How Do You View Financial Allocation?
I didn’t have a savings account as a kiddo. In fact, I didn’t have one until I was 16. It’s not like that’s so outrageous; I didn’t have a job as an 8-year-old, so my parents didn’t see the need to open an account for me. I kept my birthday money in a box under my bed, and my parents, well, they kept savings for me in their accounts.
We recently held our third annual CU at the Zoo event with our Junior Account holders. These lucky 8-10 year-old members got to spend the morning on a guided zoo tour at the number one zoo in America, followed by lunch and a short presentation about personal finance.
The lesson revolves around allocating money appropriately--ideally, as a child-- SAVE 50%, SPEND 30% and SHARE 20%. The $100 example was pretty easy for these whipper-snappers to pick up, but it really got me thinking about how we, adults, allocate our finances.
I could be generalizing, but I’m going to guess it’s hard for many, even young preteens, to save half of their income. That shouldn’t be an excuse to not save at all. Even investing 1-3% of your paycheck in a 401(K) adds up to quite a chunk of change over the years. I’d also venture to guess many of us strive each year to save more money. Maybe it would help if we stopped setting budgets for the best-case scenario and started planning for the not-so-good. Budgeting extra-even extra spending money would make us less likely to have to borrow from savings.
I read a lot of personal finances articles; I write them as well, but I also struggle with following my own advice at times. I’ll follow my budget strictly for three weeks, and then blow it the last week of the month. Then I tell myself to audit my spending and see where to cut back, but I never do! Restaurants absolutely destroy my budget month after month, but for some caramel reason, I don’t adjust. I think others my age also spend a little more lavishly than they should assuming that one day they’ll make more money. We’re only human, and sometimes it can be hard balancing fiscal responsibility with fun.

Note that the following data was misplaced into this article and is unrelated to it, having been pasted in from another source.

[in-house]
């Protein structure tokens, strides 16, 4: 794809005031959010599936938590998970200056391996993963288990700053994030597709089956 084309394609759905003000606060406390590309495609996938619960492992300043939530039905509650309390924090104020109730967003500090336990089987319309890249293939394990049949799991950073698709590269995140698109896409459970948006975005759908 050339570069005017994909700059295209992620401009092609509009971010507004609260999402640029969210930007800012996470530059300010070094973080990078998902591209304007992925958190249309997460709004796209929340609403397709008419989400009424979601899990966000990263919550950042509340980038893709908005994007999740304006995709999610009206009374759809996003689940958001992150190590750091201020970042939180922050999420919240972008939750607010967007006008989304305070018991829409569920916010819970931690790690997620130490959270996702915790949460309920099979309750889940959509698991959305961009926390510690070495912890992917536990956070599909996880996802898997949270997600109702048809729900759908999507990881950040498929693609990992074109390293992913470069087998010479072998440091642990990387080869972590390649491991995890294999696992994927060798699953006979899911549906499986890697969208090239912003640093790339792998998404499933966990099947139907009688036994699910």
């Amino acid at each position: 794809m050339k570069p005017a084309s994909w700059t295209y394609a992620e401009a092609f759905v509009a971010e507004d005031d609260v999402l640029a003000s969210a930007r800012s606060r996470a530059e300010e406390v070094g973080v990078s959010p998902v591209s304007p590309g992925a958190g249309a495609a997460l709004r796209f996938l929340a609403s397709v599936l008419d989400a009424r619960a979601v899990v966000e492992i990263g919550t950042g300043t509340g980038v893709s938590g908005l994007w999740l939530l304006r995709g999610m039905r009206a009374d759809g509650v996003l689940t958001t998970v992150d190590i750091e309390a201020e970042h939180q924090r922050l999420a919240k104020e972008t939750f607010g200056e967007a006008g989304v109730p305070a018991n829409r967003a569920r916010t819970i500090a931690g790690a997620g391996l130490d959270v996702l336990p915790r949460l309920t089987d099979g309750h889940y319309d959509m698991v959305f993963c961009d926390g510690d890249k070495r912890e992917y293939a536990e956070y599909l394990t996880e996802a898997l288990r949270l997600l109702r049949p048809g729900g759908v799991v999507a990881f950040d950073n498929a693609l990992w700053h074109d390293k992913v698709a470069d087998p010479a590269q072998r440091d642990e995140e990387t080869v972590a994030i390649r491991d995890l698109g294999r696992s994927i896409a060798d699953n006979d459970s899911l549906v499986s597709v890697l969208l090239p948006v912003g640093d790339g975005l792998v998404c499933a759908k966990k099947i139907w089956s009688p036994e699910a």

Okay, I’ll admit it. I’m really bad with this one. I know using extra money to pay off student loans quickly and build my emergency fund isn’t just an excuse to not donate money; it’s reality for many recent college grads like myself. But, here’s where many of my friends and I run into trouble: We say, “I’d rather donate time-it’s much more impactful!” Plot twist: We rarely actually donate the time. Are you guilty of this too? The graphic designer Aaron Draplin challenged his audience in a recent TedTalk to commit 4 hours a week to free work that will make the world a better place. It’s harder than it sounds, but it truly could change the world.
I hope this got you thinking about how you allocate your finances. Even though it’s challenging to change our ways financially, it’s not a bad idea to start.
How do you “C.U.” bettering your financial planning in the near future? Tweet us your thoughts to @ameaglecu!